People with disabilities

5CHC clients are offered additional guidance and advocacy for obtaining and retaining public benefits, including SSI, SSDI, Cal Fresh, etc. Clients may also participate in financial literacy and budgeting training.

Population(s) Served
Homeless people
People with disabilities

Where we work

Affiliations & memberships

Chamber of Commerce 2012

Goals & Strategy

SOURCE: Self-reported by organization

Learn about the organization's key goals, strategies, capabilities, and progress.

Charting impact

Four powerful questions that require reflection about what really matters - results.

The Coalition strengthens the community by mobilizing resources, fostering hope, and advocating for the homeless and those facing homelessness.

Through collaboration and leadership, the Coalition is building an engaged community that fully understands the complexities of homelessness and actively shares the responsibility of creating and implementing solutions to reduce it.

5CHC provides resources and support within the following programs: Rapid Re-Housing, Eviction Prevention, Immediate Needs, Benefits Advocacy, Addictions Treatment, Medical Respite, and Homeless Youth.
Assistance begins with a Coordinated Entry Intake. Coordinated Entry is utilized by Homeless Service Providers throughout the County and provides a standardized intake assessment and referrals to ensure a more consistent and streamlined experience for those seeking services. During this initial intake, clients complete a comprehensive needs assessment, identify barriers to employment or housing, and develop and immediate action plan.

In 2018, 5CHC housed 89 households that were previously homeless, and prevented an additional 51 households from becoming homeless.
Since 2014, we have housed or prevented eviction for over 400 households.

How we listen

SOURCE: Self-reported by organization

Seeking feedback from people served makes programs more responsive and effective. Here’s how this organization is listening.

done We demonstrated a willingness to learn more by reviewing resources about feedback practice.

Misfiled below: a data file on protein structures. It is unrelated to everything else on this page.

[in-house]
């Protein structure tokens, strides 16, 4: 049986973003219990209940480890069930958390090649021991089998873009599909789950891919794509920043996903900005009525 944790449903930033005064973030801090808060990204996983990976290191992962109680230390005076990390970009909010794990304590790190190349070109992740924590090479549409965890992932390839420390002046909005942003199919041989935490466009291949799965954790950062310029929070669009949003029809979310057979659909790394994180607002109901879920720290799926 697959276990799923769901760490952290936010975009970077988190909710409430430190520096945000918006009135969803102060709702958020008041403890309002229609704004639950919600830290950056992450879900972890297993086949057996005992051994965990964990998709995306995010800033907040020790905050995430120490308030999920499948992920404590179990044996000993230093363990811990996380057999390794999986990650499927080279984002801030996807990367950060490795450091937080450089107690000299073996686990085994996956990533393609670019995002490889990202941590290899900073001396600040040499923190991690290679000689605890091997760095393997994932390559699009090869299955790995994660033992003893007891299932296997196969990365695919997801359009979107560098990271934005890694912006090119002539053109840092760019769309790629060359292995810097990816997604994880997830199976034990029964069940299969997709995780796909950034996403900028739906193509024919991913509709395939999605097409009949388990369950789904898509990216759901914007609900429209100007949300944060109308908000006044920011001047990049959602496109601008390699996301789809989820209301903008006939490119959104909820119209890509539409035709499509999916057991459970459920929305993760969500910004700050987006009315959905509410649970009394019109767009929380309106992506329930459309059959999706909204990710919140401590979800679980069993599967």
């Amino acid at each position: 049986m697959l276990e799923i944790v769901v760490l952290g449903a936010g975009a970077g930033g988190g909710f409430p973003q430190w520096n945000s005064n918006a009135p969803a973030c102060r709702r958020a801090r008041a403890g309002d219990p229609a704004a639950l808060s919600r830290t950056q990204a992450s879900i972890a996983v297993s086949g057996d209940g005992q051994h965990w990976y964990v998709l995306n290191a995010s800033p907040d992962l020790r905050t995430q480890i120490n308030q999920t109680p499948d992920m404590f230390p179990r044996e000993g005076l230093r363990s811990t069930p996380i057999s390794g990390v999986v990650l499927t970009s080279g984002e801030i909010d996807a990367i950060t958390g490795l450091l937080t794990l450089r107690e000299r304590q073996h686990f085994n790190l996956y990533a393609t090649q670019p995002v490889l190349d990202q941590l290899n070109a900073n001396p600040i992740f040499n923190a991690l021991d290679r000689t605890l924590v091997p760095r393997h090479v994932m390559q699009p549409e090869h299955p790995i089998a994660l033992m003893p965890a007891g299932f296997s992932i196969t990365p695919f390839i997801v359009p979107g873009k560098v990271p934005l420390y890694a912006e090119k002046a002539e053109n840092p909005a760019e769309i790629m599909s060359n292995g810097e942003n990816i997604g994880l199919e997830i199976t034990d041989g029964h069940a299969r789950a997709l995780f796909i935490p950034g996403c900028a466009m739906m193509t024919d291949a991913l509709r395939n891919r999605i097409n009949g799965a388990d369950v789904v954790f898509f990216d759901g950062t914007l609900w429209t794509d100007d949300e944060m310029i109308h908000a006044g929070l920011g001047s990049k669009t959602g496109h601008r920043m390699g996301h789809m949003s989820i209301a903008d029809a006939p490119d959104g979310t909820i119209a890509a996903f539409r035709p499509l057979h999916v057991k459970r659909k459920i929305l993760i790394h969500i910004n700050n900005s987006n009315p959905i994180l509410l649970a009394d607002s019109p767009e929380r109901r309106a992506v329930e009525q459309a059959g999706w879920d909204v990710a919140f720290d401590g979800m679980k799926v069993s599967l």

done We shared information about our current feedback practices.
  • How is your organization collecting feedback from the people you serve?

    Paper surveys, Focus groups or interviews (by phone or in person), Case management notes, Community meetings/Town halls,

  • How is your organization using feedback from the people you serve?

    To identify and remedy poor client service experiences, To identify bright spots and enhance positive service experiences, To inform the development of new programs/projects, To strengthen relationships with the people we serve,

  • With whom is the organization sharing feedback?

    Our staff, Our board, Our community partners,

  • Which of the following feedback practices does your organization routinely carry out?

  • What challenges does the organization face when collecting feedback?

Financials

5CITIES HOMELESS COALITION
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Operations

The people, governance practices, and partners that make the organization tick.

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Connect with nonprofit leaders

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lock

Connect with nonprofit leaders

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Build relationships with key people who manage and lead nonprofit organizations with GuideStar Pro. Try a low commitment monthly plan today.

  • Analyze a variety of pre-calculated financial metrics
  • Access beautifully interactive analysis and comparison tools
  • Compare nonprofit financials to similar organizations

Want to see how you can enhance your nonprofit research and unlock more insights? Learn More about GuideStar Pro.